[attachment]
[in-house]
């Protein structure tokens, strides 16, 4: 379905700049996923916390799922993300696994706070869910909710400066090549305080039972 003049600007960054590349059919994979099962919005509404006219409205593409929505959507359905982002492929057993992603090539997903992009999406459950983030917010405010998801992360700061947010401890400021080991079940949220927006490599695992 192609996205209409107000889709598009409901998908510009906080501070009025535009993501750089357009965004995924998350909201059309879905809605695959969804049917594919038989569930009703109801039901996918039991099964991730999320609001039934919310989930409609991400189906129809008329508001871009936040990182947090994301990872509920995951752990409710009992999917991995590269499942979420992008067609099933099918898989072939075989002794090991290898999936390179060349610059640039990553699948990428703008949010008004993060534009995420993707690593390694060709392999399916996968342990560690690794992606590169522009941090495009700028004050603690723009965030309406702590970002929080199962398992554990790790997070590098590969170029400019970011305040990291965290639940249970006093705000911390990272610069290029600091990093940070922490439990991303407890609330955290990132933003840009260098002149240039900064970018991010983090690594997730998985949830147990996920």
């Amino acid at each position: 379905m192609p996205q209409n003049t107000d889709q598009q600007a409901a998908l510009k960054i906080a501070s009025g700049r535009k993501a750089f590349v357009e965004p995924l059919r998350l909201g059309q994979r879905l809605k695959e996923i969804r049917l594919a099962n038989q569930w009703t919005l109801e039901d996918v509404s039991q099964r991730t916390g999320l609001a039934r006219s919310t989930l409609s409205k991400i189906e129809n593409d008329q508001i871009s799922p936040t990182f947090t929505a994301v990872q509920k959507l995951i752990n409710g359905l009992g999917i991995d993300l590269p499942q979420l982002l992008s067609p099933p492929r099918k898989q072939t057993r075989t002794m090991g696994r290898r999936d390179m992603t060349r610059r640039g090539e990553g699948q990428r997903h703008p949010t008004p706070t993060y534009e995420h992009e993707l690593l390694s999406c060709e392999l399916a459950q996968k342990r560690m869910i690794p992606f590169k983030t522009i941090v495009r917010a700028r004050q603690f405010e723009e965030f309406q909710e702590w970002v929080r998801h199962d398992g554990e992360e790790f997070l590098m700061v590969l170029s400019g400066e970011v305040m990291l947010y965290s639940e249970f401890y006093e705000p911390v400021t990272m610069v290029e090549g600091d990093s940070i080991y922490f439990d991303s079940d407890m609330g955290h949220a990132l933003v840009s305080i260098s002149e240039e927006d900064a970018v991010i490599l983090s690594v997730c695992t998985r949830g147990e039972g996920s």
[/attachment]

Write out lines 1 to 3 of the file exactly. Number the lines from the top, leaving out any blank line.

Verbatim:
[in-house]
């Protein structure tokens, strides 16, 4: 379905700049996923916390799922993300696994706070869910909710400066090549305080039972 003049600007960054590349059919994979099962919005509404006219409205593409929505959507359905982002492929057993992603090539997903992009999406459950983030917010405010998801992360700061947010401890400021080991079940949220927006490599695992 192609996205209409107000889709598009409901998908510009906080501070009025535009993501750089357009965004995924998350909201059309879905809605695959969804049917594919038989569930009703109801039901996918039991099964991730999320609001039934919310989930409609991400189906129809008329508001871009936040990182947090994301990872509920995951752990409710009992999917991995590269499942979420992008067609099933099918898989072939075989002794090991290898999936390179060349610059640039990553699948990428703008949010008004993060534009995420993707690593390694060709392999399916996968342990560690690794992606590169522009941090495009700028004050603690723009965030309406702590970002929080199962398992554990790790997070590098590969170029400019970011305040990291965290639940249970006093705000911390990272610069290029600091990093940070922490439990991303407890609330955290990132933003840009260098002149240039900064970018991010983090690594997730998985949830147990996920």
């Amino acid at each position: 379905m192609p996205q209409n003049t107000d889709q598009q600007a409901a998908l510009k960054i906080a501070s009025g700049r535009k993501a750089f590349v357009e965004p995924l059919r998350l909201g059309q994979r879905l809605k695959e996923i969804r049917l594919a099962n038989q569930w009703t919005l109801e039901d996918v509404s039991q099964r991730t916390g999320l609001a039934r006219s919310t989930l409609s409205k991400i189906e129809n593409d008329q508001i871009s799922p936040t990182f947090t929505a994301v990872q509920k959507l995951i752990n409710g359905l009992g999917i991995d993300l590269p499942q979420l982002l992008s067609p099933p492929r099918k898989q072939t057993r075989t002794m090991g696994r290898r999936d390179m992603t060349r610059r640039g090539e990553g699948q990428r997903h703008p949010t008004p706070t993060y534009e995420h992009e993707l690593l390694s999406c060709e392999l399916a459950q996968k342990r560690m869910i690794p992606f590169k983030t522009i941090v495009r917010a700028r004050q603690f405010e723009e965030f309406q909710e702590w970002v929080r998801h199962d398992g554990e992360e790790f997070l590098m700061v590969l170029s400019g400066e970011v305040m990291l947010y965290s639940e249970f401890y006093e705000p911390v400021t990272m610069v290029e090549g600091d990093s940070i080991y922490f439990d991303s079940d407890m609330g955290h949220a990132l933003v840009s305080i260098s002149e240039e927006d900064a970018v991010i490599l983090s690594v997730c695992t998985r949830g147990e039972g996920s």